- Rivalries in your relationship can be a source of friendly pleasure or intense pain.
- New research on workplace rivalries emphasizes what differentiates a good from a bad rival.
- By deciding to learn from your partner instead of compete, both of you can benefit from some healthy rivalry.
When was the last time you made a bet with your romantic partner?
Perhaps a soundtrack of a movie you're watching plays an oh-so-familiar tune. You're certain it's “X,” but your partner claims it's “Y.” Time for a little one-dollar wager on the subject. After some frantic Googling, one of you is proven wrong. The loser feels a bit annoyed but takes it in stride, and the revelation leads to shared laughter and perhaps the offering for a rematch sometime.
Rivalries can prove innocent, as in this case, or they can prove anything but. When a serious rivalry develops at home, one partner may feel that the other really isn’t rooting for them to succeed.
Imagine that you get a raise and promotion at the end of the year, but your partner does not. Obviously, both of you benefit from this great news, but your partner may feel too threatened to provide the praise you would hope to receive. How can you overcome this potentially destructive force from becoming a major obstacle to happiness?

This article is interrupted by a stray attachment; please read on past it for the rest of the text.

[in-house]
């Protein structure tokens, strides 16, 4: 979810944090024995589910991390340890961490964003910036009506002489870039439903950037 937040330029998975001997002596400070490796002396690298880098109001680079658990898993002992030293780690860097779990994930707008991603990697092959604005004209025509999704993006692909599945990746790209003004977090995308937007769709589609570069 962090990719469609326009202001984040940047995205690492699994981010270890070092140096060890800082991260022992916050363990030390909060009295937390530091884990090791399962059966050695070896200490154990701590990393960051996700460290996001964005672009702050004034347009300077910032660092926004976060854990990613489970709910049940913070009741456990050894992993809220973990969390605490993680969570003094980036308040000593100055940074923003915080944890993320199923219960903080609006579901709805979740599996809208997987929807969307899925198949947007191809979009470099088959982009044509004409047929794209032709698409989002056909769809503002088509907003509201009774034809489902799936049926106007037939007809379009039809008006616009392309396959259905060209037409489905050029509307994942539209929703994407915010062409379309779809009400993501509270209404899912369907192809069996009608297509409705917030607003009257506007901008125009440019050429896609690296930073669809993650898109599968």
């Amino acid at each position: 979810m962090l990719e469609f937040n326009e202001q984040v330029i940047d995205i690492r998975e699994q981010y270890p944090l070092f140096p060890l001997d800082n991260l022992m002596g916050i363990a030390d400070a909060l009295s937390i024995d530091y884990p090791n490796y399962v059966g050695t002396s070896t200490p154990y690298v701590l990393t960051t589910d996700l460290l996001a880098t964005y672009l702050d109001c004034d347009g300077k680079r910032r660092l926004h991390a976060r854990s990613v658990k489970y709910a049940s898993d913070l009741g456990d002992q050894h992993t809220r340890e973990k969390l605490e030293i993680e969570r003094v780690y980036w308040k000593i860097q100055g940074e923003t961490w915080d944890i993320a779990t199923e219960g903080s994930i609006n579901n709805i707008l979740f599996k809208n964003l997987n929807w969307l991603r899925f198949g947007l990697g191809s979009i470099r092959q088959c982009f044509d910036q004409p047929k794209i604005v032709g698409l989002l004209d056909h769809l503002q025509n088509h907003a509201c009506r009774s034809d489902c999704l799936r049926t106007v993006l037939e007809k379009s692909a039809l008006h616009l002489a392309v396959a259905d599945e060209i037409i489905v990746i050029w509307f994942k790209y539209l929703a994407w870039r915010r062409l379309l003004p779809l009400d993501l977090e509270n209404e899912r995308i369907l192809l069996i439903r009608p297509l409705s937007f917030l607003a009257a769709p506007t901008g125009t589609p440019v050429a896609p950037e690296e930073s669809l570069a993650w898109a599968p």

Rivalries at Home vs. Rivalries at Work
New research by the University of South Florida’s Joseph Regina and Tammy Allen (2023) could help provide some answers. Focusing in on rivalry in the workplace, their study of 406 working adults compared those who reported having a rival at work with those who did not in perceptions of work-family conflict. The idea behind this study was that when people have a rival at work, they are at risk of bringing that rivalry back home, where it worsens their relationships with their partners.
Extrapolating to the rivalry that can exist with your partner, the USF study could help explain what can go wrong when this form of interpersonal strife gets out of hand. With a basis in what’s called “resource theory,” Regina and Allen propose that any stress in one domain, whether work or family, drains your emotional capacity to fulfill the needs of both sets of roles.
Although workplace rivals have the potential to take away your own valued resources (such as compensation or opportunities for advancement), relationship rivals can take away your resources as well. If, instead of silly bets, you and your partner compete daily for whose meals rise to the level of gourmet cooking, or who is more loved by your children, the stress can be just as draining.